In 2007, hedge fund managers administered roughly 75 percent of U.S.-based hedge funds in house. Today – for reasons including the credit crisis, high-profile frauds
and the institutionalization
of the hedge fund investor base – the majority of the private funds industry outsources certain operational tasks to administrators. Some industries outsource administrative functions primarily for division of labor purposes, as a vendor can perform certain tasks more efficiently and for lower cost than the institution. By contrast, the outsourcing of administrative functions in the private funds industry is not so much a division of labor as a duplication of it, as many private fund managers continue to perform those same functions in house despite that outsourcing. In the private funds industry, this duplication of administrative efforts is known as “shadowing.” To shed light on the practice of shadowing, this article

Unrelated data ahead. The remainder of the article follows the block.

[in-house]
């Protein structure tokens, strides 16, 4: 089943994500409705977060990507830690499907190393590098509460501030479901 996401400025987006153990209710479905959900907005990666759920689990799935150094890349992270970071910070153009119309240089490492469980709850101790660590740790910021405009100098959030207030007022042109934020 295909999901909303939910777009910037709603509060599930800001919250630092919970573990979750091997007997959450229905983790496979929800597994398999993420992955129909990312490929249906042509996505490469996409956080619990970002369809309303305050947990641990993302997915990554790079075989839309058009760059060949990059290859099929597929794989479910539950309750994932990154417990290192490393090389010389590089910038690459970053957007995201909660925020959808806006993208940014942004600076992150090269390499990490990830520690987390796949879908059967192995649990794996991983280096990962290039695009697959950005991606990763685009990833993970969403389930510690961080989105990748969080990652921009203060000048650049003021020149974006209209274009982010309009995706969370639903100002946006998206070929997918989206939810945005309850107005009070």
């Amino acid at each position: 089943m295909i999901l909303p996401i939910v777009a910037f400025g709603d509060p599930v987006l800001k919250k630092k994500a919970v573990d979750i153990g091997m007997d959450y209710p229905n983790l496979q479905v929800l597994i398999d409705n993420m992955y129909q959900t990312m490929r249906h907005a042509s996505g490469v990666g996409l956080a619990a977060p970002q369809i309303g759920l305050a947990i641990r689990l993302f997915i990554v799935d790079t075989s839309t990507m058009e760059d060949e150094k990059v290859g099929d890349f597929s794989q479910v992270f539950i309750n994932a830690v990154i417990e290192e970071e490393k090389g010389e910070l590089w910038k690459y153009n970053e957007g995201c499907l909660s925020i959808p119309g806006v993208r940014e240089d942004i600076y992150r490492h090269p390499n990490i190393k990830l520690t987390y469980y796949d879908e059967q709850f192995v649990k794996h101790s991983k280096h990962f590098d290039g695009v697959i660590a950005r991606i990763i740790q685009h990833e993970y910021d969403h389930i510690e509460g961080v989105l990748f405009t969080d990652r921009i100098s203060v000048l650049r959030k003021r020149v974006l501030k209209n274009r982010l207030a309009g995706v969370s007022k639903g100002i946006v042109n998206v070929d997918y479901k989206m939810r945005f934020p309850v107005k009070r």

discusses what functions are typically performed by fund administrators; what administrator shadowing entails and reasons why managers shadow their administrators; what functions are most commonly shadowed by fund managers and the methods used to shadow administrators; what the benefits and costs of administrator shadowing are, as well as who bears the costs of shadowing; which circumstances make shadowing an administrator most attractive for managers; and what the challenges of shadowing an administrator are. See “Ernst & Young Survey Juxtaposes the Views of Hedge Fund Managers and Investors on Hedge Fund Succession Planning, Governance, Administration, Expense Pass-Throughs and Due Diligence
” (Jan. 5, 2012); and “Primary Legal and Practical Considerations for Hedge Fund Managers Looking to Outsource Their Operational Functions
” (Sep. 22, 2011).